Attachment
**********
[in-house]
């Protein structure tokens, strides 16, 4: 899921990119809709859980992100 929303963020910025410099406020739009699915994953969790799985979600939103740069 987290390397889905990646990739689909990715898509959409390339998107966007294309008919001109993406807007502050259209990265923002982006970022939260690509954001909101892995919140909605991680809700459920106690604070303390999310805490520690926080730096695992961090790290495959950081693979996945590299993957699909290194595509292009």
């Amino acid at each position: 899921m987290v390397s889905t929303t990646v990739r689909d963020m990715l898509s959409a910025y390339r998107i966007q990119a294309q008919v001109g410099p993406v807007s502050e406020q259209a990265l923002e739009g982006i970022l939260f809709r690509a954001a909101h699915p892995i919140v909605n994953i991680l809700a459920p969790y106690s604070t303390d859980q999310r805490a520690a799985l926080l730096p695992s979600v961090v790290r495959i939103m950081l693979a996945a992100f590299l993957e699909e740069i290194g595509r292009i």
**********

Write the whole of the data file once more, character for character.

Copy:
[in-house]
């Protein structure tokens, strides 16, 4: 899921990119809709859980992100 929303963020910025410099406020739009699915994953969790799985979600939103740069 987290390397889905990646990739689909990715898509959409390339998107966007294309008919001109993406807007502050259209990265923002982006970022939260690509954001909101892995919140909605991680809700459920106690604070303390999310805490520690926080730096695992961090790290495959950081693979996945590299993957699909290194595509292009």
């Amino acid at each position: 899921m987290v390397s889905t929303t990646v990739r689909d963020m990715l898509s959409a910025y390339r998107i966007q990119a294309q008919v001109g410099p993406v807007s502050e406020q259209a990265l923002e739009g982006i970022l939260f809709r690509a954001a909101h699915p892995i919140v909605n994953i991680l809700a459920p969790y106690s604070t303390d859980q999310r805490a520690a799985l926080l730096p695992s979600v961090v790290r495959i939103m950081l693979a996945a992100f590299l993957e699909e740069i290194g595509r292009i």